Love Island is a mirror revealing the society that we have become

As well as pure escapism, the show can help young people unsettled by #MeToo learn the boundaries between what is and isn’t acceptable in relationships.

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The first time you watch a woman in a cape crush a watermelon with her nearly-bare bum on prime-time British television, your impulses (and/or dad) may tell you that this once proud nation has “gone to the dogs”. But, as with many things in life, your first thought about the reality dating show Love Island should not be your last. Look deeper, and you will discover a show not about sex on the beach, but about society: asking and answering complex questions about masculinity, femininity, sexism and consent. Apart from the watermelon bit. That was just about who could crush a watermelon with their bum.

Since returning to our screens on 4 June, ITV2’s Love Island has attracted a record-breaking 3.4 million viewers for the channel, two of whom managed to cause more noise than all the rest combined. Professional Angry Men Giles Coren and Piers Morgan have slammed the show, the former decrying it as “evil, lowbrow, intellectually apocalyptic megasexist bullshit” and the latter describing it as “brain-dead TV for sex-crazed, money-grabbing, amoral wastrels”. As usual, they’re both wrong.

Love Island takes place on not one, but two screens. After switching on the TV, viewers log on to Twitter, where the hashtag #LoveIsland trends nearly every night. Far from revealing a dumbed-down and decadent nation, this discourse shows a public engaged in critical thinking; a nation of armchair anthropologists.

“The best way to start conversations about people is by watching people,” says Harry Cutmore, a 21-year-old graduate from Exeter University. “Why start a conversation about feminism from a historical viewpoint when every day for eight weeks people are going to be talking about relationships they’re seeing on screen?”

Cutmore recently tweeted about the relationship between Love Island contestants Adam and Kendall. After kissing another woman, Adam told Kendall that he had “done nothing” to make her feel insecure. On social media, Cutmore used this clip to talk about “gaslighting” – a form of emotional manipulation where one person uses denial and misdirection to make another doubt their own mind.

In 2016, Miss Great Britain, Zara Holland, was stripped of her title after having sex on the show. This provoked discussions about sexism, with many asking why her male partner had faced no similar repercussions. This year, Victoria Sanusi, a 24-year-old journalist at the i newspaper, used Love Island to start a discussion about racism. “For a lot of black women, social media is one of the few spaces where they can express their thoughts and be heard by others,”  she says. In episode one of this season’s Love Island, the only black female contestant, Samira, was the last to be chosen as a partner by the men. Sanusi argued that this “shows how the world perceives black women”.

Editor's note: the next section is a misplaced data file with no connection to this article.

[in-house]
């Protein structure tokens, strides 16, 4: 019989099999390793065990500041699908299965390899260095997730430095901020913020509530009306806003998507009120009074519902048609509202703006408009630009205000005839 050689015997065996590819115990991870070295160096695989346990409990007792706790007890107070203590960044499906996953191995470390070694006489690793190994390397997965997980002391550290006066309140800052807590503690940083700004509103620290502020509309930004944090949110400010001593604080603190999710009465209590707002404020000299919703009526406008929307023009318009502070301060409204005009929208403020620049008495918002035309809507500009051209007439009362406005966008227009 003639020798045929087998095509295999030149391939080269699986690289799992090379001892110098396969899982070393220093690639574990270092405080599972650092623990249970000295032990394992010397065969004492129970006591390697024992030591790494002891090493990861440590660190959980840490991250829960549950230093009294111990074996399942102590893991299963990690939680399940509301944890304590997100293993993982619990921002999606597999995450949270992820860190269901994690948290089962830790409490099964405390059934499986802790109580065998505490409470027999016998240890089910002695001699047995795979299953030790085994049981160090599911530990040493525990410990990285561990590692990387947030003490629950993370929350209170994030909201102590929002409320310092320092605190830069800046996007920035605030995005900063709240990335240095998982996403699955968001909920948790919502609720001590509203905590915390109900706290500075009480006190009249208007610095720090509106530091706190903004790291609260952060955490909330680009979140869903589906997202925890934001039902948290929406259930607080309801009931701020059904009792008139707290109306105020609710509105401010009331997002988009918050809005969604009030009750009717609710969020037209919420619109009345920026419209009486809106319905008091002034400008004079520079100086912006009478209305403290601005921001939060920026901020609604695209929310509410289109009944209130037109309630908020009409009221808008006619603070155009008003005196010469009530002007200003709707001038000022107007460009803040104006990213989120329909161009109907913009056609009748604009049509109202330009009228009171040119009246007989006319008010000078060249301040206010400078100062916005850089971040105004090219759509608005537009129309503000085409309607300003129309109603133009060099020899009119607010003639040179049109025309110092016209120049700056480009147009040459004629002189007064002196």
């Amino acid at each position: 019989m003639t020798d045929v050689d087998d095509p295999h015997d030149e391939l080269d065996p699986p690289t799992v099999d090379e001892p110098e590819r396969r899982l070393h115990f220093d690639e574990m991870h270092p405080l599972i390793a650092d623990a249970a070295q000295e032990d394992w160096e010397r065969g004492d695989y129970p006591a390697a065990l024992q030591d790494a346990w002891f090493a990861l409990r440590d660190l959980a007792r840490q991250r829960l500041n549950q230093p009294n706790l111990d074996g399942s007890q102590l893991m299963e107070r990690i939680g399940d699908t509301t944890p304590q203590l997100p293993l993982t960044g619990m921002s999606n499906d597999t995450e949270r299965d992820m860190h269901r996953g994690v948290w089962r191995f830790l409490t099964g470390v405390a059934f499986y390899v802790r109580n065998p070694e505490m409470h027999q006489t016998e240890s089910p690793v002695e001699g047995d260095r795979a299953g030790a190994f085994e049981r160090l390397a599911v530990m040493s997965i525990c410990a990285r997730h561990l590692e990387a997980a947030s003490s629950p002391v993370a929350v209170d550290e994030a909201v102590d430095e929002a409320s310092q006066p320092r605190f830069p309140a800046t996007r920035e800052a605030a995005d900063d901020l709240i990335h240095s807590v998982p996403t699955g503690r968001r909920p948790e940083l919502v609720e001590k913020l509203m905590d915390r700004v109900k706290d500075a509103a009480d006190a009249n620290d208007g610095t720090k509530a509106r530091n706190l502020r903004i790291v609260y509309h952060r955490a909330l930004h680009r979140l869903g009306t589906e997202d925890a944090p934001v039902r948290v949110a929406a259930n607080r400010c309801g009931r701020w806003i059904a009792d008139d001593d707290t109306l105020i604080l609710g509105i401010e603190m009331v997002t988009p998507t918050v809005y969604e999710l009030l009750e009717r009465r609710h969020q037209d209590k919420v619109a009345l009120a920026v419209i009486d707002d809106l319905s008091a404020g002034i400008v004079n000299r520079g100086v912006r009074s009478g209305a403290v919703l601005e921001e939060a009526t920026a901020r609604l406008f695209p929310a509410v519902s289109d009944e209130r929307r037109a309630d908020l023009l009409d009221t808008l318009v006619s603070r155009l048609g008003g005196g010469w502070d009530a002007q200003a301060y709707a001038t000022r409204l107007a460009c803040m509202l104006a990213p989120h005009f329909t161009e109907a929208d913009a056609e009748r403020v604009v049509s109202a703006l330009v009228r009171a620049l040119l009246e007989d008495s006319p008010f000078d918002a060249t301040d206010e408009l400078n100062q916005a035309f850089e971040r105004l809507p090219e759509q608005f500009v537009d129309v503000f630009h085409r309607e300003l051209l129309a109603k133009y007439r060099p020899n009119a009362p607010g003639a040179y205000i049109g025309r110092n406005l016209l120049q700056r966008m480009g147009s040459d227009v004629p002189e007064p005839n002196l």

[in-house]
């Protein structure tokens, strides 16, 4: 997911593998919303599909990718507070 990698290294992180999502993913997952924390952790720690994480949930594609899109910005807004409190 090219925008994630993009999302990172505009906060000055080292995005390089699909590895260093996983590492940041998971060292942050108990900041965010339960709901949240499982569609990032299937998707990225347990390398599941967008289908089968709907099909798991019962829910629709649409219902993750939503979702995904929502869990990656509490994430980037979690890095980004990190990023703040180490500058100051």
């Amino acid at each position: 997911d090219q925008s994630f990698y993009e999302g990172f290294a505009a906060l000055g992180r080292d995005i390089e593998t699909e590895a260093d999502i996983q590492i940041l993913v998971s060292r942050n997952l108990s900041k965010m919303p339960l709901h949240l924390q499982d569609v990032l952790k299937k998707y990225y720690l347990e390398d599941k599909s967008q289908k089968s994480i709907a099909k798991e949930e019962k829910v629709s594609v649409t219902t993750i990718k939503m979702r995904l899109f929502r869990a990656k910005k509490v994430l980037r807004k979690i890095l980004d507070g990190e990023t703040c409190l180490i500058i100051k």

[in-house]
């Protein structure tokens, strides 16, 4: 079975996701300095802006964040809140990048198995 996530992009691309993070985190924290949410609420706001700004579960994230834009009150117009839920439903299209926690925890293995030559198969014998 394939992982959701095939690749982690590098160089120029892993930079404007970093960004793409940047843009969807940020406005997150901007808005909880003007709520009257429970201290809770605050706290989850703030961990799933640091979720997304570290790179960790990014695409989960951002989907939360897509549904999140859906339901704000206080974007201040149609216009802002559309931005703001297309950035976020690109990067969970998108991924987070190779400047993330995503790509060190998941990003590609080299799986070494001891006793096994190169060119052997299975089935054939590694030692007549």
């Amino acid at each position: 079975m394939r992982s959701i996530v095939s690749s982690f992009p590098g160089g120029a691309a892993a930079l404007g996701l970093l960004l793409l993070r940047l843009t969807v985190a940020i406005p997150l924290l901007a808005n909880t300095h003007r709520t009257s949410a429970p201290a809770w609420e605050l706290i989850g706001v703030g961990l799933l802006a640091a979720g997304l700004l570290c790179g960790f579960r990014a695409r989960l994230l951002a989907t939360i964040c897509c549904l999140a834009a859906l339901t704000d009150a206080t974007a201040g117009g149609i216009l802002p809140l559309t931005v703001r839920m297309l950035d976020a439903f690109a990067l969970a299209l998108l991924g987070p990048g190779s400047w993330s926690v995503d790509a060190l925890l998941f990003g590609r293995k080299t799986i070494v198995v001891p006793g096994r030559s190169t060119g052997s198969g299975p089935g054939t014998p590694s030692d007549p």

“I received a lot of backlash from men saying that in fact [she was picked last] because she is ugly,” Sanusi says now. “She clearly is beautiful, so it just shows again how race plays a huge part in how people see beauty.”

You might argue that Cutmore and Sanusi are anomalies, and that most viewers gawp at the screen and, unthinkingly, mock the show’s contestants (one participant, Hayley, recently speculated that Brexit would mean Britain “won’t have any trees”).

This may be so, but if entertainment that features humiliation is intrinsically wrong, why doesn’t Piers Morgan think we should switch off quiz shows, anything featuring Gordon Ramsay alongside a budding amateur chef, and, yes, football?

Click the Love Island hashtag on Twitter and you will discover a lot of intelligent discussion about consent and male entitlement (alongside some good jokes). Few other shows provoke such a reaction. Love Island teaches us about sex and relationships in a less vulgar way than, say, Channel 4’s Naked Attraction (in which contestants literally show each other their genitals), and it’s less dull than the BBC’s Britain’s Relationship Secrets with Anne Robinson. I would even argue that Love Island can help young people unsettled by #MeToo to learn the boundaries between what is and isn’t acceptable in relationships.

And it’s not wrong to watch Love Island just for a laugh (Hayley, of Brexit-tree fame, recently asked “What’s an earlobe?”). The show offers escapism to a generation desperately in need of it. Millennials are having less sex than any generation in 60 years not because we’re prudes (see: watermelon, bum) but because our economic and living situations don’t allow us to have free and uncomplicated lives (one in four Britons aged 20-34 still live at home).

So, is it any wonder that we want to watch beautiful people flirting on a beach? And now that university tuition fees cost as much as £9,250 a year, is it really so curious that – as the BBC presenter Dan Walker lamented – more people applied to be on Love Island (which has a £50,000 prize) than applied to Oxford and Cambridge universities? 

Amelia Tait is features editor at Shortlist.com, she was previously the New Statesman's tech and digital culture writer, and tweets at @ameliargh.

This article first appeared in the 15 June 2018 issue of the New Statesman, Who sunk Brexit?